Apple Watch
News April 15, 2015   |  by

Can the Apple Watch Take a Bite Out of the Swiss Market?

With an existing Swiss trademark over the “Apple Watch” name – by a Singaporean no less – and a strong watchmaking industry, the upcoming Apple Watch might not be able to establish its ground in Switzerland.

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Pre-orders for the Apple Watch have reached over 1 million units

Apple might face a roadblock if and when it attempts to use its upcoming Apple Watch to penetrate the Swiss market, home of the luxury watch business, and it’s all thanks to an unlikely source – a Singaporean businessman. According to The Straits Times, William Leong, the managing director of Leong Poh Kee, a Singapore-based regional distributor of luxury timepieces, is said to own the “Apple Watch” trademark in Switzerland.

The direct owner of the trademark is Leonard Timepieces, a Swiss watch company, which the Swiss media reported as being owned by “William Longe” – a misspelling of William Leong. The trademark gives Leonard Timepieces the exclusive rights to use the word “apple” and associated images of the fruit on jewelry, watches and precious stones.

Apple Watch
The trademark filed by Leonard Timepieces on the left, and Apple’s logo on the right (Image via Bilan)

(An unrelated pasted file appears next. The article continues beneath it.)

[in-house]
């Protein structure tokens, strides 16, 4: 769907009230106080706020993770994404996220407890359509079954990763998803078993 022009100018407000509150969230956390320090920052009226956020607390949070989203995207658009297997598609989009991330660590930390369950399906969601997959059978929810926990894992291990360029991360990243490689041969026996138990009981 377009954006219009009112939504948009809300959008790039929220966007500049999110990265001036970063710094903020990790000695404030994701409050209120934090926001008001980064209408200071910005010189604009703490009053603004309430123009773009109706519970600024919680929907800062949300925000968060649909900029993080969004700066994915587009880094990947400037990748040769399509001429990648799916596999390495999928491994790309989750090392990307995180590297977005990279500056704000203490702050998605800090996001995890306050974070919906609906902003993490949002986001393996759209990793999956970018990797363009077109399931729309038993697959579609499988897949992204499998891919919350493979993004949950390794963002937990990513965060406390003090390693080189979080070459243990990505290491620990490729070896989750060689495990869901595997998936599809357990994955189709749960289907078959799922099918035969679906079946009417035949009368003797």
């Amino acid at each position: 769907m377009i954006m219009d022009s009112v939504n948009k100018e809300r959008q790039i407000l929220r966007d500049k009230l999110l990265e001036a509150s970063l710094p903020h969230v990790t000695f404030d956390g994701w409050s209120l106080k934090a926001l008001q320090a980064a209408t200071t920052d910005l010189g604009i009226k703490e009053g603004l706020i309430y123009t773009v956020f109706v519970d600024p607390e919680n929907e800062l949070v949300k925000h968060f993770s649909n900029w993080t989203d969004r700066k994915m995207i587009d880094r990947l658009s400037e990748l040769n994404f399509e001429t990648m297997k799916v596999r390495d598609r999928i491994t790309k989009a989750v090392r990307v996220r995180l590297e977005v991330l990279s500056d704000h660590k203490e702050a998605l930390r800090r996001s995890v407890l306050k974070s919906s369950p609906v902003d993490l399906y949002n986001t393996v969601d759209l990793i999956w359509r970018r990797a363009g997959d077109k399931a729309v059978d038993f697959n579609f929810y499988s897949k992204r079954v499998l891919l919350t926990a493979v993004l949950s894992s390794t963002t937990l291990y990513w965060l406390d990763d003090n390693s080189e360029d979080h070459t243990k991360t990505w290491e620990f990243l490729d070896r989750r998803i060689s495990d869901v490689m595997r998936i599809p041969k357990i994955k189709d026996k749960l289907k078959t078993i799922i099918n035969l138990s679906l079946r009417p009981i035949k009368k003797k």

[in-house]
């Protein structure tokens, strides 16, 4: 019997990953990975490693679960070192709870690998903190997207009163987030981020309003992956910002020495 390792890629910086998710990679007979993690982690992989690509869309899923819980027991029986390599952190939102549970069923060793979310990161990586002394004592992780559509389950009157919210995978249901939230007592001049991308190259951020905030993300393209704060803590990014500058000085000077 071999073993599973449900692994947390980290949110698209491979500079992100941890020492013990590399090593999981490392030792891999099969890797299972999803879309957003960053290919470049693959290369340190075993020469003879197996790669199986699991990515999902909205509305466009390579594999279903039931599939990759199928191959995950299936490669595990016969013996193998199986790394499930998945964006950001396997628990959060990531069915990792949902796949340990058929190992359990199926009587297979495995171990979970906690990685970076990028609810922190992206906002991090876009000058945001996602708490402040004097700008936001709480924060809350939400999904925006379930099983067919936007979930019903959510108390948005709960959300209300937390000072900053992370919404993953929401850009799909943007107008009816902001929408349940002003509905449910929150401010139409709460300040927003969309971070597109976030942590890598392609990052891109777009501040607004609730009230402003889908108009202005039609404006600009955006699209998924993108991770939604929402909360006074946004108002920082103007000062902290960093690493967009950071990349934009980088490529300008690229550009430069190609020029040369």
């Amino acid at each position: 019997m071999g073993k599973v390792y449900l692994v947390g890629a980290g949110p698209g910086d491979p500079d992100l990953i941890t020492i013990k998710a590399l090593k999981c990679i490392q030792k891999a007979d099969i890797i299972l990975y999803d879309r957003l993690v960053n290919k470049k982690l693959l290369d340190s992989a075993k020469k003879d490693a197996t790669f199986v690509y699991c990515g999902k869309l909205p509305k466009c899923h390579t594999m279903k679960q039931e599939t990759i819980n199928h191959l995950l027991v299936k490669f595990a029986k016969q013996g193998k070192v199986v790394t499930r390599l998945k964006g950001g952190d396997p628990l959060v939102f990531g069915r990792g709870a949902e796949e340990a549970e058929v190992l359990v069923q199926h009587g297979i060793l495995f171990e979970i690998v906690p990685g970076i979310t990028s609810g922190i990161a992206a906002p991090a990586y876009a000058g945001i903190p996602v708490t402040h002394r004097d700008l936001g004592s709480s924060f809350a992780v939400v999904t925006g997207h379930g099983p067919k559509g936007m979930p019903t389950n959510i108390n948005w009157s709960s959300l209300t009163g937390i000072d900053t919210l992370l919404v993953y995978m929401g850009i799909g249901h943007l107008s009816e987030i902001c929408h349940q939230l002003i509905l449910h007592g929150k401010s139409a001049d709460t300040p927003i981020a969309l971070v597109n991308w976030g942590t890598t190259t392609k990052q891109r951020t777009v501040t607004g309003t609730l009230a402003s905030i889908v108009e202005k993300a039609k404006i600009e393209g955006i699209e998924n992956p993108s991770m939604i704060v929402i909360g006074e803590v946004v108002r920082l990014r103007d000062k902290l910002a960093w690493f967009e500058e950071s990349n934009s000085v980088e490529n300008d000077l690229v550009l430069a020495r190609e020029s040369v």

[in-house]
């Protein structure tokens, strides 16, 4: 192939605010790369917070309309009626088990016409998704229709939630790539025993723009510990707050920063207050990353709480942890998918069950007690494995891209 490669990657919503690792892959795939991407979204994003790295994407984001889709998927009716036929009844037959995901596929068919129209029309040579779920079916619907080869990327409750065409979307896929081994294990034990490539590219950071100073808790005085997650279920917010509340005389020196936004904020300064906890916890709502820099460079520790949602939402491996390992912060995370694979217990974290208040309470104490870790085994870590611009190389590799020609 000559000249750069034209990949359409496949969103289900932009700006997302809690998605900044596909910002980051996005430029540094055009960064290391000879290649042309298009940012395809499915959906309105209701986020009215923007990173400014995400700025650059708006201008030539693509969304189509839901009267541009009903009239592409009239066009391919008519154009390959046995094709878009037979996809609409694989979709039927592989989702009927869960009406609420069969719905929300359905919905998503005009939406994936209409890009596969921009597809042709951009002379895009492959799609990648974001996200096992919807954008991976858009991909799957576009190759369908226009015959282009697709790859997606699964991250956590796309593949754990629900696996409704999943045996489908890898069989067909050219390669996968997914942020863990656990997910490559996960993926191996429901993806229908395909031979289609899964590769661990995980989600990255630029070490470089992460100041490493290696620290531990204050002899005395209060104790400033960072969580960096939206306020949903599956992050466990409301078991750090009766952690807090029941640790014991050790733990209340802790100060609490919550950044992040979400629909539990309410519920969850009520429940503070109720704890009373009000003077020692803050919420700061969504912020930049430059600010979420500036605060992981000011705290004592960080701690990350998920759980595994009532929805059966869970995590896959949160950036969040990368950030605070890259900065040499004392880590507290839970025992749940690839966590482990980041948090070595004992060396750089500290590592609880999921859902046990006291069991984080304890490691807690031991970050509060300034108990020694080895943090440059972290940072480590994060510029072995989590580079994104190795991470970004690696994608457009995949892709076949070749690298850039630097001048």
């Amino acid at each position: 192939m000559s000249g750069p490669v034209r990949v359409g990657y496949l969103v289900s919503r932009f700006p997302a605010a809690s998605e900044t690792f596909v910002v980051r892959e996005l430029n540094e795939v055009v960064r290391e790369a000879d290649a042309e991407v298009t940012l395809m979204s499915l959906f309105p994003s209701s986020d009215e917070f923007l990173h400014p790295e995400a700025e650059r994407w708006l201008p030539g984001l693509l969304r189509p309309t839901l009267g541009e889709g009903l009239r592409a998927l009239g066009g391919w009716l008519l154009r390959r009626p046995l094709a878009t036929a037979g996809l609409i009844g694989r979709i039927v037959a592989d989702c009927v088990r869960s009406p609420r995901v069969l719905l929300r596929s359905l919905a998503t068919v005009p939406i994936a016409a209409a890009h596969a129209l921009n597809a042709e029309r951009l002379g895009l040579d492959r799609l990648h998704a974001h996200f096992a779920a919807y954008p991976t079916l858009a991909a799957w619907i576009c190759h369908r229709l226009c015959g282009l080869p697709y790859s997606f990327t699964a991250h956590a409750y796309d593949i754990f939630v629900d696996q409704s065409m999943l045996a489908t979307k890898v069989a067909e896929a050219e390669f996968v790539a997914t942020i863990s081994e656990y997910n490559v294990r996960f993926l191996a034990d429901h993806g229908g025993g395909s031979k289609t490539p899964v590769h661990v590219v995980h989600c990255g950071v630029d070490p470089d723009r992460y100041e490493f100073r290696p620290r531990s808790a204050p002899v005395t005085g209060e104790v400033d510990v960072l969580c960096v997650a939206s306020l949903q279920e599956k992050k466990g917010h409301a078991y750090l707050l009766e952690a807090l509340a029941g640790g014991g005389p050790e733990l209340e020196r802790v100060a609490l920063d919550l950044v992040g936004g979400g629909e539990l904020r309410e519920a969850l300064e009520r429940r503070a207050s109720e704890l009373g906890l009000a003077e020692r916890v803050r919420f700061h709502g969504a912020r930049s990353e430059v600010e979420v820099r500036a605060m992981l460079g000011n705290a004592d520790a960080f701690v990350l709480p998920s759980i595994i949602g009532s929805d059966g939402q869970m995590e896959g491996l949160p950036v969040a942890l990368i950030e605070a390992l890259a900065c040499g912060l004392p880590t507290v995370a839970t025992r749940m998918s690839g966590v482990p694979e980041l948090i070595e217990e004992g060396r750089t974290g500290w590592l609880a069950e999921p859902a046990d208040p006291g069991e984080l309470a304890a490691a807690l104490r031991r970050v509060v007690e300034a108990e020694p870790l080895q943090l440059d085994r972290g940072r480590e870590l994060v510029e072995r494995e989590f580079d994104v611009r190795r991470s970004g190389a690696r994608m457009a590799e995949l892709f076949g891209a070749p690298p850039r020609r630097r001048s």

Even though the trademark has been in-force since 1985 and can be renewed even after its expiration this December 5th, Apple could challenge it, based on the argument that the trademark has never been used in trade. The tech giant also has the financial and legal resources to slug it out in the courts, using the fact that no “Apple Watch” has been sold in Switzerland till date as ammunition. Or, they could simply buy out the trademark for an undisclosed sum.

But all this commotion could come to naught if Apple chooses not to launch the Apple Watch in Switzerland. According to Apple Insider, Switzerland has never been among Apple’s first wave of markets for new devices, only getting them during the second phase. This, despite Switzerland having the third-highest median household income in the world.

The Swiss watchmaking industry is also a sacred one, with nearly 60,000 people in employment in the industry that’s worth over $20 billion annually to the Swiss economy, and Apple might not have the means to crack the market, especially since traditional Swiss watchmaking brands such as Swatch and Tag Heuer have expressed interest to enter the smartwatch market. It might just be easier for Apple to focus on its main markets, such as the United States, where more than a million Apple Watches were sold on Friday at the pre-order.